How to correctly use alt and title in HTML image tags

Posted on Feb 26, 2015

Answering the remarkably common question: “What's the difference between the alt and title attributes on an image?”

Today, I finally put into words a question that had been nagging at the back of my mind for a while…

“What's the difference between the alt and title attributes on an image?”

You see, I learned to write HTML well before the title element came along, and honestly, for the longest time I didn't give it any thought beyond using it for tooltips. alt tags were what mattered—the text is shown if an image isn't shown, and by screen readers. Super important for accessibility.

So what's title good for?

I asked in our HipChat #UX chat room. I got a few answers, of which probably the best were "alt shows if the image is broken/not loaded" and "title is additional info, alt is for alternative info". Which didn't clarify the issue for me. What is "additional" and what is "alternative"?

What I should have asked was What kind of content should I write for each?

I found practical answers over at What-WG:

“A corollary to this is that the alt attribute's value should never contain text that could be considered the image's caption, title, or legend. It is supposed to contain replacement text that could be used by users instead of the image; it is not meant to supplement the image. The title attribute can be used for supplemental information.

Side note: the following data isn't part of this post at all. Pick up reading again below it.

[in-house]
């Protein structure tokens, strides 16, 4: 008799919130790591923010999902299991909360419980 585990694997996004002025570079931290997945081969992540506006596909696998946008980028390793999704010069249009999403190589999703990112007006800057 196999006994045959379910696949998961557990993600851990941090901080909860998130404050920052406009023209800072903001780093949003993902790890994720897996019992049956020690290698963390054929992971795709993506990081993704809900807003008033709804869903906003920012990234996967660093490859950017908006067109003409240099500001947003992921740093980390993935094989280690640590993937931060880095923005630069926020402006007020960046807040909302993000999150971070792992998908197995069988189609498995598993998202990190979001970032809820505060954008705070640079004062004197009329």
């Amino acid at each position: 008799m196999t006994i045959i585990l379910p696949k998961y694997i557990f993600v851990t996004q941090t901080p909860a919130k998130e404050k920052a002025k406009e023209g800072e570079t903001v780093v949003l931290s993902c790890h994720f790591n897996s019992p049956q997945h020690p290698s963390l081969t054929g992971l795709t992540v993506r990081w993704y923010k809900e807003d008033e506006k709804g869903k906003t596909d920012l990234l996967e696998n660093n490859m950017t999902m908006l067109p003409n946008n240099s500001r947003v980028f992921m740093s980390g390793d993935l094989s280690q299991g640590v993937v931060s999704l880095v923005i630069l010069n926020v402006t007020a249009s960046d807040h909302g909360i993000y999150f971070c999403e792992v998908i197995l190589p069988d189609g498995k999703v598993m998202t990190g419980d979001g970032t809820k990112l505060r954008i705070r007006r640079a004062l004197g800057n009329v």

“Another corollary is that the alt attribute's value should not repeat information that is already provided in the prose next to the image.”

Along with that, some cautions (hat tip to Corey):

Relying on the title attribute is currently discouraged as many user agents do not expose the attribute in an accessible manner as required by this specification.

If there is even the slightest possibility of the author having the ability to provide real alternative text, then it would not be acceptable to omit the alt attribute.

From these we can deduce a proper content pattern:

<img src="women.jpg" alt="Judi, Katelyn, Victoria, Katie, Allison, Maribeth, Kerri, Cassandra" title="The Women of iMarc">

Or, as I applied the pattern to a blog post I was helping Allison create:

<img alt="Detailed wallpaper collection item screenshot" title="The collection detail page includes zoomable images, object history, and public comments" src="/writable/images/allisons_blogs/hne_ca_search_detail_1_.png" />

A Note about SEO

Google mainly uses the alt element to understand the content of images, rather than the title element:

“As the Googlebot does not see the images directly, we generally concentrate on the information provided in the 'alt' attribute. Feel free to supplement the "alt" attribute with "title" and other attributes if they provide value to your users!”

Go forth, and create accessible, semantic and richly tagged content!